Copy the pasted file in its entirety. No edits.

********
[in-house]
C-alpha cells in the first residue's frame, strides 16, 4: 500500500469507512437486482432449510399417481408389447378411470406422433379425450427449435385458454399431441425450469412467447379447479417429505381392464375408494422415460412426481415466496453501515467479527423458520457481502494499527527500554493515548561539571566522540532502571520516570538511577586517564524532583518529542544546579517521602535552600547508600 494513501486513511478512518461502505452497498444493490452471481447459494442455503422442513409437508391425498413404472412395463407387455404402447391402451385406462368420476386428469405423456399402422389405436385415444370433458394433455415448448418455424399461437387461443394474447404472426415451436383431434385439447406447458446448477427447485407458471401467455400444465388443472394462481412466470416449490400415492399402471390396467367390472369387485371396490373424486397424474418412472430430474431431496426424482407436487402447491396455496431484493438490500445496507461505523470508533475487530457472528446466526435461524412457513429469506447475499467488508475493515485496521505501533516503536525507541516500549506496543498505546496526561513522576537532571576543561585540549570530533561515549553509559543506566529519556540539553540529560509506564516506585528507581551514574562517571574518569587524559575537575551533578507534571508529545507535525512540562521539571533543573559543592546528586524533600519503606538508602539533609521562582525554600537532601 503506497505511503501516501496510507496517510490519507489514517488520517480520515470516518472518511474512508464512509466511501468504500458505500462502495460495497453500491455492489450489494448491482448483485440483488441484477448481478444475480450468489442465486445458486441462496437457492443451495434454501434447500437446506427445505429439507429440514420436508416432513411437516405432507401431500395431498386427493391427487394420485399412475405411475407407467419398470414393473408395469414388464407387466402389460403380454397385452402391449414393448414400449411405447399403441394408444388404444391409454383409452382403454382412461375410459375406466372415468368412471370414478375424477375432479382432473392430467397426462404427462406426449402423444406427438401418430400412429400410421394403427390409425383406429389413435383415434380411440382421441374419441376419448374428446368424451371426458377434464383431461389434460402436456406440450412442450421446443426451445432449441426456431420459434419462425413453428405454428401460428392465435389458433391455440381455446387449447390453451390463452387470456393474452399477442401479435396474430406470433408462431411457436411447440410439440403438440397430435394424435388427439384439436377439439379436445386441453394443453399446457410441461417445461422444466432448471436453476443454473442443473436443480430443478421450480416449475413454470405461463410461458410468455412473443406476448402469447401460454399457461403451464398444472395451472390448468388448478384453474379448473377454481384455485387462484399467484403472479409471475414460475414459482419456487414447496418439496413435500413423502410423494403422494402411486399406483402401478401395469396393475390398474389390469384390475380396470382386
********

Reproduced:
[in-house]
C-alpha cells in the first residue's frame, strides 16, 4: 500500500469507512437486482432449510399417481408389447378411470406422433379425450427449435385458454399431441425450469412467447379447479417429505381392464375408494422415460412426481415466496453501515467479527423458520457481502494499527527500554493515548561539571566522540532502571520516570538511577586517564524532583518529542544546579517521602535552600547508600 494513501486513511478512518461502505452497498444493490452471481447459494442455503422442513409437508391425498413404472412395463407387455404402447391402451385406462368420476386428469405423456399402422389405436385415444370433458394433455415448448418455424399461437387461443394474447404472426415451436383431434385439447406447458446448477427447485407458471401467455400444465388443472394462481412466470416449490400415492399402471390396467367390472369387485371396490373424486397424474418412472430430474431431496426424482407436487402447491396455496431484493438490500445496507461505523470508533475487530457472528446466526435461524412457513429469506447475499467488508475493515485496521505501533516503536525507541516500549506496543498505546496526561513522576537532571576543561585540549570530533561515549553509559543506566529519556540539553540529560509506564516506585528507581551514574562517571574518569587524559575537575551533578507534571508529545507535525512540562521539571533543573559543592546528586524533600519503606538508602539533609521562582525554600537532601 503506497505511503501516501496510507496517510490519507489514517488520517480520515470516518472518511474512508464512509466511501468504500458505500462502495460495497453500491455492489450489494448491482448483485440483488441484477448481478444475480450468489442465486445458486441462496437457492443451495434454501434447500437446506427445505429439507429440514420436508416432513411437516405432507401431500395431498386427493391427487394420485399412475405411475407407467419398470414393473408395469414388464407387466402389460403380454397385452402391449414393448414400449411405447399403441394408444388404444391409454383409452382403454382412461375410459375406466372415468368412471370414478375424477375432479382432473392430467397426462404427462406426449402423444406427438401418430400412429400410421394403427390409425383406429389413435383415434380411440382421441374419441376419448374428446368424451371426458377434464383431461389434460402436456406440450412442450421446443426451445432449441426456431420459434419462425413453428405454428401460428392465435389458433391455440381455446387449447390453451390463452387470456393474452399477442401479435396474430406470433408462431411457436411447440410439440403438440397430435394424435388427439384439436377439439379436445386441453394443453399446457410441461417445461422444466432448471436453476443454473442443473436443480430443478421450480416449475413454470405461463410461458410468455412473443406476448402469447401460454399457461403451464398444472395451472390448468388448478384453474379448473377454481384455485387462484399467484403472479409471475414460475414459482419456487414447496418439496413435500413423502410423494403422494402411486399406483402401478401395469396393475390398474389390469384390475380396470382386